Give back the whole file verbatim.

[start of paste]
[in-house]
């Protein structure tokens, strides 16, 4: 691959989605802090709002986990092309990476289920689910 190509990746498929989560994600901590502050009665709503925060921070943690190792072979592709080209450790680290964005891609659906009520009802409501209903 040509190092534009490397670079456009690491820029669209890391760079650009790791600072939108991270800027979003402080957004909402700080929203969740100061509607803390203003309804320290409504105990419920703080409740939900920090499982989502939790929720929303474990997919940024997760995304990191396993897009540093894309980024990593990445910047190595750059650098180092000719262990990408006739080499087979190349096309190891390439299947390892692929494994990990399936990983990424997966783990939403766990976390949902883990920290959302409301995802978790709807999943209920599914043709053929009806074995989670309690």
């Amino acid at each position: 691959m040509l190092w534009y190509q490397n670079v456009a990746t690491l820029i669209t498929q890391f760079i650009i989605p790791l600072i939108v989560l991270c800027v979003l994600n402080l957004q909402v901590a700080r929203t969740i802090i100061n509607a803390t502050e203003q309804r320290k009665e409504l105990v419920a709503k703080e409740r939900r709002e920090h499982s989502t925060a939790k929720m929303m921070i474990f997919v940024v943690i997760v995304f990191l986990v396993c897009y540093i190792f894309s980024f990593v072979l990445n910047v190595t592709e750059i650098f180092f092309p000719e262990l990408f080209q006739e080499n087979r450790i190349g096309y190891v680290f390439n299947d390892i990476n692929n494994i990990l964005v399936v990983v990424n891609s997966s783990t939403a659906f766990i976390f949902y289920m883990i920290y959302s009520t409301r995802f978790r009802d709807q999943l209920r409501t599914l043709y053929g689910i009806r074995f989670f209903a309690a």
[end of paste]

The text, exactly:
[in-house]
């Protein structure tokens, strides 16, 4: 691959989605802090709002986990092309990476289920689910 190509990746498929989560994600901590502050009665709503925060921070943690190792072979592709080209450790680290964005891609659906009520009802409501209903 040509190092534009490397670079456009690491820029669209890391760079650009790791600072939108991270800027979003402080957004909402700080929203969740100061509607803390203003309804320290409504105990419920703080409740939900920090499982989502939790929720929303474990997919940024997760995304990191396993897009540093894309980024990593990445910047190595750059650098180092000719262990990408006739080499087979190349096309190891390439299947390892692929494994990990399936990983990424997966783990939403766990976390949902883990920290959302409301995802978790709807999943209920599914043709053929009806074995989670309690």
């Amino acid at each position: 691959m040509l190092w534009y190509q490397n670079v456009a990746t690491l820029i669209t498929q890391f760079i650009i989605p790791l600072i939108v989560l991270c800027v979003l994600n402080l957004q909402v901590a700080r929203t969740i802090i100061n509607a803390t502050e203003q309804r320290k009665e409504l105990v419920a709503k703080e409740r939900r709002e920090h499982s989502t925060a939790k929720m929303m921070i474990f997919v940024v943690i997760v995304f990191l986990v396993c897009y540093i190792f894309s980024f990593v072979l990445n910047v190595t592709e750059i650098f180092f092309p000719e262990l990408f080209q006739e080499n087979r450790i190349g096309y190891v680290f390439n299947d390892i990476n692929n494994i990990l964005v399936v990983v990424n891609s997966s783990t939403a659906f766990i976390f949902y289920m883990i920290y959302s009520t409301r995802f978790r009802d709807q999943l209920r409501t599914l043709y053929g689910i009806r074995f989670f209903a309690a």